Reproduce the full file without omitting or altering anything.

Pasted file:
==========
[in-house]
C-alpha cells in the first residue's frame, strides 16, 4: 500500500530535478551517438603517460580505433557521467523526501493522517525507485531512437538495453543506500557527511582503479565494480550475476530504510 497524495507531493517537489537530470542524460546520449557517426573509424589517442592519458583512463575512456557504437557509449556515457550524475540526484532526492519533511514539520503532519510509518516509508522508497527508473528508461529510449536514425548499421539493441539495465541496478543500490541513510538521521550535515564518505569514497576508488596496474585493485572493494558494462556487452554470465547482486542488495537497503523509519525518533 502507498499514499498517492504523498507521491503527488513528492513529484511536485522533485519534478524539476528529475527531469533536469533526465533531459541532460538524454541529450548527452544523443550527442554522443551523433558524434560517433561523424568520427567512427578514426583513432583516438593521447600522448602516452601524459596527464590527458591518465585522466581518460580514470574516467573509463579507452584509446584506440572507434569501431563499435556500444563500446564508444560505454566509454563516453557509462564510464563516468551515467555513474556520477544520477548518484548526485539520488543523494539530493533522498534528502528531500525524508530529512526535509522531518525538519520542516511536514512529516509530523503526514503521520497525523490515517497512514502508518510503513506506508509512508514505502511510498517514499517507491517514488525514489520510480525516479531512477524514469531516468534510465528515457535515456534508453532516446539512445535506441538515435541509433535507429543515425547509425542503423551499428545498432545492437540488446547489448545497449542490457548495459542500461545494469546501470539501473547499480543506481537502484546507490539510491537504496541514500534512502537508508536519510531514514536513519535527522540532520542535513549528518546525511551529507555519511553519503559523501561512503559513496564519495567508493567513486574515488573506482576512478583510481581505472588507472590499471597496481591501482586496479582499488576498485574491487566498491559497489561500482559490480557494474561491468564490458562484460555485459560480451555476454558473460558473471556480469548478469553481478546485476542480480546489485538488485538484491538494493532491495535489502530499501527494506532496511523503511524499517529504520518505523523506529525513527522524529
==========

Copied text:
[in-house]
C-alpha cells in the first residue's frame, strides 16, 4: 500500500530535478551517438603517460580505433557521467523526501493522517525507485531512437538495453543506500557527511582503479565494480550475476530504510 497524495507531493517537489537530470542524460546520449557517426573509424589517442592519458583512463575512456557504437557509449556515457550524475540526484532526492519533511514539520503532519510509518516509508522508497527508473528508461529510449536514425548499421539493441539495465541496478543500490541513510538521521550535515564518505569514497576508488596496474585493485572493494558494462556487452554470465547482486542488495537497503523509519525518533 502507498499514499498517492504523498507521491503527488513528492513529484511536485522533485519534478524539476528529475527531469533536469533526465533531459541532460538524454541529450548527452544523443550527442554522443551523433558524434560517433561523424568520427567512427578514426583513432583516438593521447600522448602516452601524459596527464590527458591518465585522466581518460580514470574516467573509463579507452584509446584506440572507434569501431563499435556500444563500446564508444560505454566509454563516453557509462564510464563516468551515467555513474556520477544520477548518484548526485539520488543523494539530493533522498534528502528531500525524508530529512526535509522531518525538519520542516511536514512529516509530523503526514503521520497525523490515517497512514502508518510503513506506508509512508514505502511510498517514499517507491517514488525514489520510480525516479531512477524514469531516468534510465528515457535515456534508453532516446539512445535506441538515435541509433535507429543515425547509425542503423551499428545498432545492437540488446547489448545497449542490457548495459542500461545494469546501470539501473547499480543506481537502484546507490539510491537504496541514500534512502537508508536519510531514514536513519535527522540532520542535513549528518546525511551529507555519511553519503559523501561512503559513496564519495567508493567513486574515488573506482576512478583510481581505472588507472590499471597496481591501482586496479582499488576498485574491487566498491559497489561500482559490480557494474561491468564490458562484460555485459560480451555476454558473460558473471556480469548478469553481478546485476542480480546489485538488485538484491538494493532491495535489502530499501527494506532496511523503511524499517529504520518505523523506529525513527522524529